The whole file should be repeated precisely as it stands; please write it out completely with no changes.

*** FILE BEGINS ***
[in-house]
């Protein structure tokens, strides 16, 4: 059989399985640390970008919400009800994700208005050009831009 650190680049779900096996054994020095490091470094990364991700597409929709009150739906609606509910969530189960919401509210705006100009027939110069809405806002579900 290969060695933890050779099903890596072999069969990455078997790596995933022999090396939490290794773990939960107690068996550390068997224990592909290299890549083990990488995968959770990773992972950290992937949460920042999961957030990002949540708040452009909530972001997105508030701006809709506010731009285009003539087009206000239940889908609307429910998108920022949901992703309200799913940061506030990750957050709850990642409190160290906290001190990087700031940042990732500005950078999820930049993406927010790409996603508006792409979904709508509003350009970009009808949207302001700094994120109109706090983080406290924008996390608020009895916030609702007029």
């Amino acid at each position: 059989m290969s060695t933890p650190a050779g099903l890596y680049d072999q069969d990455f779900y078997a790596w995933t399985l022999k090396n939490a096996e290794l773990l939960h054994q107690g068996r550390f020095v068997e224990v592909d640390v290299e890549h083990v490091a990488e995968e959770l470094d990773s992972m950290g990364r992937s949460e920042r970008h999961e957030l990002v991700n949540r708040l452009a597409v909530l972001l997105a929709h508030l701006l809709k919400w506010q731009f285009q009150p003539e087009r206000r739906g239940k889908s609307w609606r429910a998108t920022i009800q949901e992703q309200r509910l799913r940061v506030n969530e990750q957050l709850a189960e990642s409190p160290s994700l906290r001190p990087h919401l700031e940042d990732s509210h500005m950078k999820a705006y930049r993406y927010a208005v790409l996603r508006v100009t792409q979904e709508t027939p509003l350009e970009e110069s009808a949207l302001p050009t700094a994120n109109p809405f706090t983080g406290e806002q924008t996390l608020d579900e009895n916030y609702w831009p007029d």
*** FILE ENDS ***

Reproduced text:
[in-house]
């Protein structure tokens, strides 16, 4: 059989399985640390970008919400009800994700208005050009831009 650190680049779900096996054994020095490091470094990364991700597409929709009150739906609606509910969530189960919401509210705006100009027939110069809405806002579900 290969060695933890050779099903890596072999069969990455078997790596995933022999090396939490290794773990939960107690068996550390068997224990592909290299890549083990990488995968959770990773992972950290992937949460920042999961957030990002949540708040452009909530972001997105508030701006809709506010731009285009003539087009206000239940889908609307429910998108920022949901992703309200799913940061506030990750957050709850990642409190160290906290001190990087700031940042990732500005950078999820930049993406927010790409996603508006792409979904709508509003350009970009009808949207302001700094994120109109706090983080406290924008996390608020009895916030609702007029």
């Amino acid at each position: 059989m290969s060695t933890p650190a050779g099903l890596y680049d072999q069969d990455f779900y078997a790596w995933t399985l022999k090396n939490a096996e290794l773990l939960h054994q107690g068996r550390f020095v068997e224990v592909d640390v290299e890549h083990v490091a990488e995968e959770l470094d990773s992972m950290g990364r992937s949460e920042r970008h999961e957030l990002v991700n949540r708040l452009a597409v909530l972001l997105a929709h508030l701006l809709k919400w506010q731009f285009q009150p003539e087009r206000r739906g239940k889908s609307w609606r429910a998108t920022i009800q949901e992703q309200r509910l799913r940061v506030n969530e990750q957050l709850a189960e990642s409190p160290s994700l906290r001190p990087h919401l700031e940042d990732s509210h500005m950078k999820a705006y930049r993406y927010a208005v790409l996603r508006v100009t792409q979904e709508t027939p509003l350009e970009e110069s009808a949207l302001p050009t700094a994120n109109p809405f706090t983080g406290e806002q924008t996390l608020d579900e009895n916030y609702w831009p007029d």